ECG Interval Measurements
QT measurements were recorded from the onset of the QRS complex to the return of the T wave to the isoelectric line but also included the U wave when present at ≥25% of the T-wave amplitude.9,19⇓ QT intervals were measured for 3 consecutive sinus beats at 6 consecutive 4-minute intervals and at 30 minutes, or until the occurrence of bigeminy or sustained TdP. The QT was corrected for variation in heart rate (QTc) using the following formula developed for rabbits: QTc=QT−0.175(RR−300).20 QTd was defined as the longest QT interval minus the shortest QT interval (also including the U wave when present, as above) among 8 leads. The dispersion values were calculated for each beat separately, and QTd is the mean for 3 consecutive sinus beats analyzed. All measurements were performed manually with an online electronic caliper at 50-mm/s sweep speed to improve resolution of T- and U-wave terminal segments.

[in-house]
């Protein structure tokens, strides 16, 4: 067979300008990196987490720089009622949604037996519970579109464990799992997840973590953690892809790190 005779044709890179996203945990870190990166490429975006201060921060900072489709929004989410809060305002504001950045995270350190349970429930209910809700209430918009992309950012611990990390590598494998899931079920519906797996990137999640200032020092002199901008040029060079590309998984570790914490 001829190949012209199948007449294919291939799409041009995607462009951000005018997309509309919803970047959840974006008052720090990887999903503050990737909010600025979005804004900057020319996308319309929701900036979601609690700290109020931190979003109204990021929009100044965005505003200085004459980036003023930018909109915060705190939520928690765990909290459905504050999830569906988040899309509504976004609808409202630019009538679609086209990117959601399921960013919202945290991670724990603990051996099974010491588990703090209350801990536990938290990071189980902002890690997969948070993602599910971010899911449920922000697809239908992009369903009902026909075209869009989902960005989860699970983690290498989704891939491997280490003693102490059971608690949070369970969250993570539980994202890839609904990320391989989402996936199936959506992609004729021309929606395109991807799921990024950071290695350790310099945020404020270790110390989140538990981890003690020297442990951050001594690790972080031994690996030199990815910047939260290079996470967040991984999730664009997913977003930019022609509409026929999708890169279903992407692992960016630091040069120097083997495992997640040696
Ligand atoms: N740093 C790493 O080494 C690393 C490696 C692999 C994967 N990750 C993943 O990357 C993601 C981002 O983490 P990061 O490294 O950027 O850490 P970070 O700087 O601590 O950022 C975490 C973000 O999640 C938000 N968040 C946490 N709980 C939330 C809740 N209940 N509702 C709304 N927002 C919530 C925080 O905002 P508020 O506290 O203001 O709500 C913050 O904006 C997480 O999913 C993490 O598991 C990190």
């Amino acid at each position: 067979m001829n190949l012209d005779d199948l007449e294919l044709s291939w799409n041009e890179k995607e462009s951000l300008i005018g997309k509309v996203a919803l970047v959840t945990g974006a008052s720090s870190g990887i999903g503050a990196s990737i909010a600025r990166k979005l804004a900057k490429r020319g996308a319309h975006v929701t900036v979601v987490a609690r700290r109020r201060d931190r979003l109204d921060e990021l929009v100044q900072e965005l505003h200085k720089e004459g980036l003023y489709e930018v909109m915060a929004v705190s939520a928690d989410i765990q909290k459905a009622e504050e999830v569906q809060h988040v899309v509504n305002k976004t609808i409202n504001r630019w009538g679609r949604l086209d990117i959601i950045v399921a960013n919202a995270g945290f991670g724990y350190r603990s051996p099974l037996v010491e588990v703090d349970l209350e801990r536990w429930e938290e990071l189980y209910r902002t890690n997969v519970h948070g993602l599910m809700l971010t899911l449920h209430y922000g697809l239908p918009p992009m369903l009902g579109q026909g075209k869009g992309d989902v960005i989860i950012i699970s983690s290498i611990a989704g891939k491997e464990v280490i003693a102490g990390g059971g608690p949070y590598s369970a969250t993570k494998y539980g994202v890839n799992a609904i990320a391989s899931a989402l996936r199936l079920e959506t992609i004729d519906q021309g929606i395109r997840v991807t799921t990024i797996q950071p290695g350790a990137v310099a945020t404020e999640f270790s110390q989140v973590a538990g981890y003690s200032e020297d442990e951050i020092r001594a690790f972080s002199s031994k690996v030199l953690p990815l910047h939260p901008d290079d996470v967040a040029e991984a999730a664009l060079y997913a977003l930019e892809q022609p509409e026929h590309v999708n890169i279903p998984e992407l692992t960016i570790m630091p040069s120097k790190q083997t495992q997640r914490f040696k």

The RR interval was measured from the onset of consecutive QRS complexes.
T- and U-Wave Analysis